18 November 2012

Nigeria: How Insecurity Sustained Fuel Scarcity

Close to two months, it takes a motorists an average of six hours on queue to get fuel. So many factors account for this unwarranted situation

The current fuel supply and distribution situation Nigerians are experiencing can be traced to recent vandalism of products pipeline at Arepo and as a result of security challenges. Engineers have not been able to gain access to the vandalized points to effect repairs.

Investigations have revealed that since the 1990's when Pipelines Products Marketing Company (PPMC) witnessed an increase in pipeline vandalism, none of the main players who use valves to siphon products with barges and with trucks have been arrested or prosecuted.

It is said that vandals often go stealing petroleum products as soon as NNPC engineers seal the valve points used for the theft.

According to an impeccable source, surveillance checks on the Escravos-Warri pipeline last week revealed a total of 12 valve insertion points used by vandals to steal petroleum products. There were two insertion points on the Egbokodo-Itsekiri section, three on Ugbokodo-Okpe, six at Batan and one at Kpokpo creek. PPMC engineers began repairing these points over the weekend with the JTF providing security.

In a sign of the worsening problem of vandalism, the PPMC only completed repairs of 15 insertion points on the same pipeline last month in an operation that lasted from 12 to 21 October 2012.

An attack by vandals in September 2012 killed NNPC engineers repairing the System 2B pipeline at Arepo in Ogun State. This forced NNPC to decommission the strategic pipeline that distributes 11 million litres per day to depots in the south-west and helps in bridging supplies to the north and east of the country. About 60 percent of NNPC's import is discharged through this System 2B (Atlas Cove - Mosimi pipeline) for onward distribution to the market through the five NNPC depots.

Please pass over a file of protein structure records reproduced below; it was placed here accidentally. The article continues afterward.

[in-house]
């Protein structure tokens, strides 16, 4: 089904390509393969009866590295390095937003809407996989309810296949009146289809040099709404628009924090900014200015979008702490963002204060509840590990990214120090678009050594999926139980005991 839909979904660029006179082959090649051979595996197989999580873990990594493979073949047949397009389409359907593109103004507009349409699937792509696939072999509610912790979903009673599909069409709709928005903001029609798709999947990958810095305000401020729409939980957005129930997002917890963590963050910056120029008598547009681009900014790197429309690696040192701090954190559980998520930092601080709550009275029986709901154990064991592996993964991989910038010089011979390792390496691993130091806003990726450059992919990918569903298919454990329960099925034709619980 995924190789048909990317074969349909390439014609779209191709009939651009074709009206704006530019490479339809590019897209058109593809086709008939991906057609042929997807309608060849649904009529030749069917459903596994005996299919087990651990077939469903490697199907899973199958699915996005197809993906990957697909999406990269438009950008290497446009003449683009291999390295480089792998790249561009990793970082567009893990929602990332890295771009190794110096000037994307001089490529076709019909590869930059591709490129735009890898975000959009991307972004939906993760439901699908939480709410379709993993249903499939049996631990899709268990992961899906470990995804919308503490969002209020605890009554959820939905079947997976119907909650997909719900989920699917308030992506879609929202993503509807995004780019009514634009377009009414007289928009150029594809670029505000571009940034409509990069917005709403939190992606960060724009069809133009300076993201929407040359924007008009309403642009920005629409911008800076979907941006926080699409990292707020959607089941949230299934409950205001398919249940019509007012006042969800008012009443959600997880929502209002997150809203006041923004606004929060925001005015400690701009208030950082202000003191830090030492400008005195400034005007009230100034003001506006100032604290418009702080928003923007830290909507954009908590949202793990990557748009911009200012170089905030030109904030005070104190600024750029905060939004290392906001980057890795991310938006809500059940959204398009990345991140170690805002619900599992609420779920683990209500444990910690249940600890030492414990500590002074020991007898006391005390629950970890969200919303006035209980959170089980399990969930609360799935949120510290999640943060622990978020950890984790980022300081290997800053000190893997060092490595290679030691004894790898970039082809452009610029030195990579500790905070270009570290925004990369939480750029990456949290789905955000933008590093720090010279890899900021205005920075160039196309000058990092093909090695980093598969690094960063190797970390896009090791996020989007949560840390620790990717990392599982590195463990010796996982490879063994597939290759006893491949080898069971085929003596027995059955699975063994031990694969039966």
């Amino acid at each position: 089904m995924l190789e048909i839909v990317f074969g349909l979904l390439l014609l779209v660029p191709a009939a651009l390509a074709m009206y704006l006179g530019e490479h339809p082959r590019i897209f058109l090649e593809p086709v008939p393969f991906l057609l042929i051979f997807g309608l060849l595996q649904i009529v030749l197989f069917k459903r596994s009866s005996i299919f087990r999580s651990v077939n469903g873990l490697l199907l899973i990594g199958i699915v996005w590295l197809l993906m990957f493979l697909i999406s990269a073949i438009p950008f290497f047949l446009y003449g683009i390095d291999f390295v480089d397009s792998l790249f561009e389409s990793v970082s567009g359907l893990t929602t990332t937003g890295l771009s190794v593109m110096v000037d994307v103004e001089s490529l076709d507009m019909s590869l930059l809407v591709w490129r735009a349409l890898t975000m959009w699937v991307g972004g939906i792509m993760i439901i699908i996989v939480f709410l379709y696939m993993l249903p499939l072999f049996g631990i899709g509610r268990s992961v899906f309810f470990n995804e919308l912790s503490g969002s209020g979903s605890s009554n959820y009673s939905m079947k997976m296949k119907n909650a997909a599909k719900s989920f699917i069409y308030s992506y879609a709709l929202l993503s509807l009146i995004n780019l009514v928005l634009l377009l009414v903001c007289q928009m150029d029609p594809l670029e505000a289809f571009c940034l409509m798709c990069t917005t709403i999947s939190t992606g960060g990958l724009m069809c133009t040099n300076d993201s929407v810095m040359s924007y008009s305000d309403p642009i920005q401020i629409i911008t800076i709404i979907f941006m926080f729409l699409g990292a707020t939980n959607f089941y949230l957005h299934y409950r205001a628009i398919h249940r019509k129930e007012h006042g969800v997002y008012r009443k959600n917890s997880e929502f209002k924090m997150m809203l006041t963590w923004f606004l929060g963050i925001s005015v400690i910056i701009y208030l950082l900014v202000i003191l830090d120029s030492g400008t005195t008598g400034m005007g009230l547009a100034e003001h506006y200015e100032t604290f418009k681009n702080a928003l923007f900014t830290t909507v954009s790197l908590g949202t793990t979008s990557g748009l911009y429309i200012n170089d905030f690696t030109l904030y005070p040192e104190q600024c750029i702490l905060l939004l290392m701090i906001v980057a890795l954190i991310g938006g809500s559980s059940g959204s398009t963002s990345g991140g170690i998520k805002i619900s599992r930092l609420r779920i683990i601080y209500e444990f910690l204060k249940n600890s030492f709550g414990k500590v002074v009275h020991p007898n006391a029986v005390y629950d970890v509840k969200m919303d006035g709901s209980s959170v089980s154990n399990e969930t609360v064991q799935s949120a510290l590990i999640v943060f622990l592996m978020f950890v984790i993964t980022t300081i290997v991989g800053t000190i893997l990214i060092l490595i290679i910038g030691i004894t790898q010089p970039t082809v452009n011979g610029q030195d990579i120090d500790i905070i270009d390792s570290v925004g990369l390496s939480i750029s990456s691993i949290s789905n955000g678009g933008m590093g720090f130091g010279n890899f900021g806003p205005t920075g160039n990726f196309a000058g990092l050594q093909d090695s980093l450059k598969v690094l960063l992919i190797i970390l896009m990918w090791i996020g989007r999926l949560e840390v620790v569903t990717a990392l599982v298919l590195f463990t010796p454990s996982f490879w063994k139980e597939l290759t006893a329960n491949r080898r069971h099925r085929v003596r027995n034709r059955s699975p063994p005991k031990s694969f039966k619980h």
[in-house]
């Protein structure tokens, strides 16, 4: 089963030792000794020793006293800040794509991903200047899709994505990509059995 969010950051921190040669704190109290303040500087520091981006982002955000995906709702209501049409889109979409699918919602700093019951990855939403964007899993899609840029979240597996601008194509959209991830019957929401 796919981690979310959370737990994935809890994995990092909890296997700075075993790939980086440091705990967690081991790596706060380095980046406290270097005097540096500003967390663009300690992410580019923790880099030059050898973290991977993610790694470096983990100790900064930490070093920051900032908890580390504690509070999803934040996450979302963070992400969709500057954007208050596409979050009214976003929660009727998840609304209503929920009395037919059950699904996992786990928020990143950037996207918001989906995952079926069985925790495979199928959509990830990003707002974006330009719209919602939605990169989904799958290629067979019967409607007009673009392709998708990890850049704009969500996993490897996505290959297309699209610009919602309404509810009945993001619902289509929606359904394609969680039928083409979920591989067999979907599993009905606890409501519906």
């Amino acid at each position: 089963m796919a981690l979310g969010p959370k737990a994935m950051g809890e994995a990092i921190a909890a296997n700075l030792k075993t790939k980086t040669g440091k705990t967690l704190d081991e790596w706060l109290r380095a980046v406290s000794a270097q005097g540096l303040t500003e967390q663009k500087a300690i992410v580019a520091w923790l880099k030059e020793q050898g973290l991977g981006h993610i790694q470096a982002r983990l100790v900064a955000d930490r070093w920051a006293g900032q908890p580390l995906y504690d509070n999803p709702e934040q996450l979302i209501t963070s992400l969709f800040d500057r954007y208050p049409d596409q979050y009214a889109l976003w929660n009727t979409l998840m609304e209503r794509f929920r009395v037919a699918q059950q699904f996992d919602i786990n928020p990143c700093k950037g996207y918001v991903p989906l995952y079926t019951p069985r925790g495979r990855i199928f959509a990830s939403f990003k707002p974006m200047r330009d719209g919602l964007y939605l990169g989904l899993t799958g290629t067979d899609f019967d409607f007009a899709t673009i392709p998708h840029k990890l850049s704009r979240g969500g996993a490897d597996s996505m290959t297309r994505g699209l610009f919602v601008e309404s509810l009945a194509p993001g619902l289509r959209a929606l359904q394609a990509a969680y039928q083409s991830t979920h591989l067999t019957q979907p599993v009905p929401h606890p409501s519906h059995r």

Increased activities of vandals on the NNPC pipelines and jetties made the corporation to lose about N105billion worth of crude oil and products in 2011 alone. System 2B alone, when operational, was losing an average of N600 million per week due to the activities of vandals.

The insecurity along the pipeline network also increases costs for the PPMC because it makes it difficult to evacuate imports from the ports to inland depots. By early November, PPMC had about 22 vessels carrying about 697,825 metric tons of petrol attracting demurrage as they waited to deliver their cargoes.

Due to System 2B outage, NNPC has attached all the five depots under System 2B to private depots in Lagos for products loading. This means increased reliance on trucks to evacuate products, and increased pressure on the roads in Apapa where most of the tank farms are located.

The vandals have knocked vast sections of the pipeline network and their repeated breach of the pipes has put the integrity of the pipelines into question.

Based on Petroleum Products Pricing Regulatory Agency (PPPRA) allocation for 2012, NNPC is supplying approximately 47 percent of the entire national requirement of PMS, and marketers collectively are expected to contribute about 53 percent of the total national requirement. In addition, PPMC is required to hold at least 35 days' sufficiency stock level at all times.

But the marketers are not importing due to delayed payment of PSF by the federal ministry of finance. This has caused PMS supply tightness in the market with immense pressure on NNPC to cover the shortfall in order to prevent shortage with the resultant queues at petrol stations.

Marketers are also beset by lack of credit facility or credit line from the banks for PPPRA marketers to import products and accumulated bank interests on the outstanding PSF payment to marketers.

NNPC being the supplier of last resort, is now supplying the entire market from its PPPRA quarterly allocation.

Some marketers are taking advantage of the current situation to divert products that are meant for the major cities to the vulnerable areas (villages, hamlets and non performing filling stations) for profiteering in view of the strict regulation to sell PMS at N97 a litre. Department of Petroleum Resources (DPR) needs to be more proactive in checking the unwholesome practices of some marketers and the continuous shutdown of stations for price infractions too has its negative consequences.

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